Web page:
I am what most people call geographically challenged. Five minutes and I will get lost. It has gotten better with GPS. But, still, I am one of those people in the parking lot scratching their head because they can’t find their car. And, sometimes my walk with God is a lot like that—complicated and all religiousy when it doesn’t need to be. If you’re like me, at times crashing under the sheer weight of all you think God needs you to be, please take a look at the story of Naaman.
Naaman is one of those Old Testament folks I forget I know until I read 2 Kings. His story is woven into the life of Elisha the prophet, and I’m drawn to it for several reasons. First, because he is relatable–flawed, hopeful, and then transformed by the power of God. I wanted to break up his story into two posts. The first one deals with his healing.
Naaman was coated in leprosy, yet still commanded an army. He was married, and had servants. And, as it turns out, some leverage with his boss, the king of Aram. All Naaman had to do was ask, and the king allowed him to travel with gifts to seek healing from the prophet in nearby Israel.
Naaman didn’t know God yet. He thought he would have to bribe God. To bargain with Him. To prove himself worthy of healing.
After all, accepting healing just because God was willing to give it, that’s way too complicated, right?
Not so. The prophet Elisha’s instructions in 2 Kings 5:10 was for Naaman to go bathe in the Jordan and he would be restored.
Naaman’s reaction isn’t entirely unreasonable. He’s mad. He lugged a fortune in silver, gold, and clothing, brought chariots, horses, traveled, spoke with the king. And then, this prophet doesn’t even speak with him directly? There were rivers in his own country! What’s so special about the Jordan? (vs. 11-12)
Judging by all he brought, Naaman wanted to earn his healing. He wanted some elaborate scheme. And he probably would have gone home covered in leprous sores if his servants hadn’t talked some sense into him. Wasn’t it worth a try? In v. 13 they asked “If the prophet had commanded something difficult, would you not have done it?” Naaman was a warrior. He expected a battle, not a bath. And I can see the eye rolling, and eventual giving up. Fine, what do I have to lose?
He had to start washing seven times. Seven means completely. In the River Jordan. Because the man of God told him to do it. Not even because Naaman believed in this God from another country. Can you imagine? Going into the Jordan covered in sores, and seeing the skin that was once decaying, turn smooth–the cells regenerating? Then, in the reflection, all you see is skin described like that “of a young boy” (v.14)? No wonder Naaman could hardly contain his gratitude to God. What he wanted to be so complicated, what he wanted to control, was as simple as, humble obedience.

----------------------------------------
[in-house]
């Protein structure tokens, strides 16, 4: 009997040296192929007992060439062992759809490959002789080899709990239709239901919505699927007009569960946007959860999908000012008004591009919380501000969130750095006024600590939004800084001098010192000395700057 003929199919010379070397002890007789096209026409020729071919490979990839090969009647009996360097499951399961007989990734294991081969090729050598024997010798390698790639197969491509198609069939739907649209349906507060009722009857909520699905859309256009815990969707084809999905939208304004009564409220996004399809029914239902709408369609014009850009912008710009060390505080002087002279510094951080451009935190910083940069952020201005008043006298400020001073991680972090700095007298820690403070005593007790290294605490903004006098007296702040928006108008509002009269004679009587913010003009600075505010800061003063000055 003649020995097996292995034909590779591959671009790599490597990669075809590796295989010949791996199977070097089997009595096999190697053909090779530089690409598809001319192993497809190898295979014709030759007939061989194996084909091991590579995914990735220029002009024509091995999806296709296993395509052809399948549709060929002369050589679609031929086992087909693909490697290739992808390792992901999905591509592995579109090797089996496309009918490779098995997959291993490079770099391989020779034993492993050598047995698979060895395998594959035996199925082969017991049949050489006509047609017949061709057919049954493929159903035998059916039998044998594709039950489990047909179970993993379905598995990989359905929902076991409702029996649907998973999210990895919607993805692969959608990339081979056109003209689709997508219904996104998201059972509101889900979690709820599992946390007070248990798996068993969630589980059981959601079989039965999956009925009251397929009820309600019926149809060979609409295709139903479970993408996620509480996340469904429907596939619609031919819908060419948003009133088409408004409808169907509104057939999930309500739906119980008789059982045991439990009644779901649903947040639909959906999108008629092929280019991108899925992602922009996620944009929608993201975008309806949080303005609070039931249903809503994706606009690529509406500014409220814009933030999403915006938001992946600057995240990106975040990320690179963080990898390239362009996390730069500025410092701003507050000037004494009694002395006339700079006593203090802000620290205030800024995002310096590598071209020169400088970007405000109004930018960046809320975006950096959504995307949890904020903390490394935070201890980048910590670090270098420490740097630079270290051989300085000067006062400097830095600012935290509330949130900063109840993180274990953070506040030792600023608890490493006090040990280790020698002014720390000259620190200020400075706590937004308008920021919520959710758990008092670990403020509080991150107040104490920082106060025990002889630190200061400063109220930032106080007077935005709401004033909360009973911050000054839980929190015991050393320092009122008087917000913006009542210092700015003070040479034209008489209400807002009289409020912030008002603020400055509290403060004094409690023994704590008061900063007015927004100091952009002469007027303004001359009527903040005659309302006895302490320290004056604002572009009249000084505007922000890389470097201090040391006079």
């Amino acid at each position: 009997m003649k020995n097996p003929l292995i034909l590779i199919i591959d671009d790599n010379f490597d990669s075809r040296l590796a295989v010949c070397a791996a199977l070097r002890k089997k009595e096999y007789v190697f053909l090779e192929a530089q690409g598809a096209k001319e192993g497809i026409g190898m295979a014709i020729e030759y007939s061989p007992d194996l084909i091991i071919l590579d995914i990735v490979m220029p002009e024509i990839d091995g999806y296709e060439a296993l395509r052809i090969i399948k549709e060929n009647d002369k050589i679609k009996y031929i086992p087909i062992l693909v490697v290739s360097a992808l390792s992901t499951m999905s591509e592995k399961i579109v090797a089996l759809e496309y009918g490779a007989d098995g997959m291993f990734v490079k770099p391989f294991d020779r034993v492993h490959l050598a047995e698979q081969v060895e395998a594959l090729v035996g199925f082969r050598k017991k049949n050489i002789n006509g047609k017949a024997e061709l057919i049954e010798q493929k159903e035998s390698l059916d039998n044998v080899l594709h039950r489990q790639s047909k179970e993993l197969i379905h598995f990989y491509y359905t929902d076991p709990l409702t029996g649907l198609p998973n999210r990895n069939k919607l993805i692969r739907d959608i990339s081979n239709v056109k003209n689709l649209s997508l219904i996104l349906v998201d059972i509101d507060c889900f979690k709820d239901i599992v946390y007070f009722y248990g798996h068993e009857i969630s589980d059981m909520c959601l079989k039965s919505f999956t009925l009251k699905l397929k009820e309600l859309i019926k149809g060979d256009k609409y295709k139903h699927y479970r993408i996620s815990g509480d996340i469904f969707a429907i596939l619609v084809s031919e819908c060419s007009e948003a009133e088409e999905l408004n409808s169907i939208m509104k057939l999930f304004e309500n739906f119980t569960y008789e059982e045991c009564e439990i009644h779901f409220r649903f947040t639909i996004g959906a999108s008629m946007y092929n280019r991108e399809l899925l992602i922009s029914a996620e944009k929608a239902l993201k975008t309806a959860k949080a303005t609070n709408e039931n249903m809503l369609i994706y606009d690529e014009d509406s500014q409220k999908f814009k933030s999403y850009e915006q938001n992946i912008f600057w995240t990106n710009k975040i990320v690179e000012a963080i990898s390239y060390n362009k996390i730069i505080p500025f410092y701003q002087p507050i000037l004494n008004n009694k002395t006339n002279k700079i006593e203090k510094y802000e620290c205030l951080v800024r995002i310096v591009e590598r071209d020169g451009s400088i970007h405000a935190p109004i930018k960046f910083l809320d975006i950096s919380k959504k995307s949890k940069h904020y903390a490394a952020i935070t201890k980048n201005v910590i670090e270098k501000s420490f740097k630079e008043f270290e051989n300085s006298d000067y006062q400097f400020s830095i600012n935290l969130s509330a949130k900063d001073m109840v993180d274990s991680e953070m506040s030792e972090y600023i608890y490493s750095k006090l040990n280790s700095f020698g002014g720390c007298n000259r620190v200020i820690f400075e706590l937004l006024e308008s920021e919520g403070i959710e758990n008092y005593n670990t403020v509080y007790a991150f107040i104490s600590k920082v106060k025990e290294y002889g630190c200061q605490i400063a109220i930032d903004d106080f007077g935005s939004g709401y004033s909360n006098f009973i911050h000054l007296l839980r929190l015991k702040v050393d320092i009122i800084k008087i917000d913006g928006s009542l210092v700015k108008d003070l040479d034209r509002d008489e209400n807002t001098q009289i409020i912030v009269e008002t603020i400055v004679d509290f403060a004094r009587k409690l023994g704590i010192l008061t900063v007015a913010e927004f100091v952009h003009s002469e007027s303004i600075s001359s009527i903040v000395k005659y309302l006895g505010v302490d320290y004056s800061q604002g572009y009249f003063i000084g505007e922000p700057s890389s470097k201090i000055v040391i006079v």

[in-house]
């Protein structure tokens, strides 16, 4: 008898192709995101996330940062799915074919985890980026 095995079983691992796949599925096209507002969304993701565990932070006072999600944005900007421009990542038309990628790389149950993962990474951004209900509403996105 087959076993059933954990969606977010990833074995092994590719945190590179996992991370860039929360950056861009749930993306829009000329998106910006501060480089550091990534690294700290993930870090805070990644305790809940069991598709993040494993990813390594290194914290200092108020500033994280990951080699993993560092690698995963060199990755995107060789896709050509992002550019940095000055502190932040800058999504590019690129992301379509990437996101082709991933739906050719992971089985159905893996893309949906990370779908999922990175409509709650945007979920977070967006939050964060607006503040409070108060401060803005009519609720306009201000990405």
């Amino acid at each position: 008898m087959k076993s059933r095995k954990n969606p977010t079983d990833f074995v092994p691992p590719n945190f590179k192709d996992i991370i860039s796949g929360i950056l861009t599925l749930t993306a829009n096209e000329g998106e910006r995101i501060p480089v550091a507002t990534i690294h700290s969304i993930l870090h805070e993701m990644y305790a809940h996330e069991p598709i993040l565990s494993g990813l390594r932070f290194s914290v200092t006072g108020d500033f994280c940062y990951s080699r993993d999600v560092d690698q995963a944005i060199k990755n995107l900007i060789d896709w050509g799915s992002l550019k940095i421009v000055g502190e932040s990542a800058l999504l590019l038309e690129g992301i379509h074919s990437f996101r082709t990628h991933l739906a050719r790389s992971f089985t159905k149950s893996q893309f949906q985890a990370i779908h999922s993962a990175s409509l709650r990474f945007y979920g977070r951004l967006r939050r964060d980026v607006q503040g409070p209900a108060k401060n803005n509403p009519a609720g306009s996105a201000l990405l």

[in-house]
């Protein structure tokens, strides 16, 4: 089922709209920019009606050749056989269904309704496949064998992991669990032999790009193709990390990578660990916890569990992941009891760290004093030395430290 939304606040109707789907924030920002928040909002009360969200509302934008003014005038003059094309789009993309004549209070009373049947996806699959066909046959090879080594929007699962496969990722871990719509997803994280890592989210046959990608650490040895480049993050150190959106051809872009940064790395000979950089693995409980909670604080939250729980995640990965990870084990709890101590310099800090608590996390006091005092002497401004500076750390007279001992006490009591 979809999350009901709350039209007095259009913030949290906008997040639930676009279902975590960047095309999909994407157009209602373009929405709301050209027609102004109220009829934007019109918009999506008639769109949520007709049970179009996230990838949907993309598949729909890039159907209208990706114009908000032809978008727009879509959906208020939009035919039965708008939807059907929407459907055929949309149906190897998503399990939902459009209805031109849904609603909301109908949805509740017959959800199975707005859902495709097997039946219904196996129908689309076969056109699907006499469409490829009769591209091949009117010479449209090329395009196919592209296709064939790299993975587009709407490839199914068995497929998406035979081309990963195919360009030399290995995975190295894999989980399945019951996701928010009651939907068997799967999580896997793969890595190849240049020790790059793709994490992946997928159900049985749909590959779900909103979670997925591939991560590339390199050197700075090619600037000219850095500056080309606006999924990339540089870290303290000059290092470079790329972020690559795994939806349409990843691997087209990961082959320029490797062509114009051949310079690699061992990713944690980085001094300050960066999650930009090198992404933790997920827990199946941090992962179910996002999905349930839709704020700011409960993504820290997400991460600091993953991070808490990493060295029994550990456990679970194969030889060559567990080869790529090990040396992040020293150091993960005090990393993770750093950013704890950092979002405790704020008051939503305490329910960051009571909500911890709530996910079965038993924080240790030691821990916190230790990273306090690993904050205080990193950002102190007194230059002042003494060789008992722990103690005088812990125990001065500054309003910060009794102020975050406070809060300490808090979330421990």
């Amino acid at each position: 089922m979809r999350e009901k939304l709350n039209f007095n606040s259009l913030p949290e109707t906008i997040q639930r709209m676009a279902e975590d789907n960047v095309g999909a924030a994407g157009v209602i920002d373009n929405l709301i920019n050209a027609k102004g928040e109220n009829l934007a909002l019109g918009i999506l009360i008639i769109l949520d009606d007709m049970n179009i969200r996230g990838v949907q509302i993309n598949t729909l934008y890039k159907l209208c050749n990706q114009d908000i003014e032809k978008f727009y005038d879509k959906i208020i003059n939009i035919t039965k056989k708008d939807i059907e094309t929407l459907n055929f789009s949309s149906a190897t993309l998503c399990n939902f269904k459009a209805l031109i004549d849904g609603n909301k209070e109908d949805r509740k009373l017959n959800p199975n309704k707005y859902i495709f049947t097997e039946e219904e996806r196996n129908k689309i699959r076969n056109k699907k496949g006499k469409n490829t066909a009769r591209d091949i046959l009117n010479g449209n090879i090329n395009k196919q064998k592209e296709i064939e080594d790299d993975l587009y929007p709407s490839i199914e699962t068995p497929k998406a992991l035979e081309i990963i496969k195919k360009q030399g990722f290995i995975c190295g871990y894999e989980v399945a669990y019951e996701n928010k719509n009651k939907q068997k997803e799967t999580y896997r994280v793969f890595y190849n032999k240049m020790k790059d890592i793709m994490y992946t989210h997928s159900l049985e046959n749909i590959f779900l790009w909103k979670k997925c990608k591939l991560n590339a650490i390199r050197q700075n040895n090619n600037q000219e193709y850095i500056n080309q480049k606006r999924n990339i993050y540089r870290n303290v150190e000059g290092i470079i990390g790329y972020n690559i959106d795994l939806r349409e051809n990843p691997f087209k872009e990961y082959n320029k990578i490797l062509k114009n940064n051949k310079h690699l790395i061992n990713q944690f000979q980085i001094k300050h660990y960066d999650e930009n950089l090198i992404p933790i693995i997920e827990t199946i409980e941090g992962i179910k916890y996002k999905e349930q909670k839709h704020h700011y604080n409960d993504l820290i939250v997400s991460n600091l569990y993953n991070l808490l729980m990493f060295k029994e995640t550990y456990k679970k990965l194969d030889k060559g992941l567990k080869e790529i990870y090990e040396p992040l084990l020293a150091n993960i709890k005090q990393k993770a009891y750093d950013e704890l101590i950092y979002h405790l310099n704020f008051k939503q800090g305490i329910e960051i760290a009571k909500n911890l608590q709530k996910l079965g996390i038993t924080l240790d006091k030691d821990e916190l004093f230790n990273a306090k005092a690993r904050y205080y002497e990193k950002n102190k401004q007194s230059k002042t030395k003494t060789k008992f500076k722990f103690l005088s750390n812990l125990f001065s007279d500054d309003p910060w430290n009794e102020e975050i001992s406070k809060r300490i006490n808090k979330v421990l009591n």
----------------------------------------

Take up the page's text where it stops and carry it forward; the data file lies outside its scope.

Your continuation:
God doesn’t want complicated. You want to win a battle and prove yourself to me? Nope. Go take a long bath. Strip yourself of all your worldly armor. You want to buy my healing? Nope again. Leave it all at the river banks. Instead, give me your years and years of sores and infection. Your death. Your decay. I’ll do something that money can’t purchase. I am the LORD. It’s not that complicated.
I get that humble obedience is not easy for most people. But it’s not God who makes it hard. It’s actually for our benefit. I have a feeling if it were so easy, Naaman wouldn’t have had to completely wash himself seven times. But, when he did, complete healing happened. And, even better, wholehearted desire to follow God rose up in Naaman.
Generations later, a scene at the Jordan River became a significant turning point for all human history. The same river that healed Naaman now bore witness to Jesus Christ’ baptism, the One Who heals us when we wash ourselves completely in Him.
How do you complicate your relationship with God? Instead of humble obedience, I do what? For me, I get busy being a good little Christian and act like I can earn my way into God’s grace. I make my relationship with God very intellectual because I control reading theology. I can also pat myself on the back when I do good deeds. It’s as if I expect God to allow me to be the one person in all of time to love, think, and earn her keep. How exhausting and complicated.
Take it from Naaman. Lay down your armor. Humble yourself before God. Give Him every thing that has made you sore or broken. Naaman finally gave up his status and his need to control. He went ahead and jumped headfirst into the Jordan.
God is God. We are not. It’s not that complicated until we make it that way.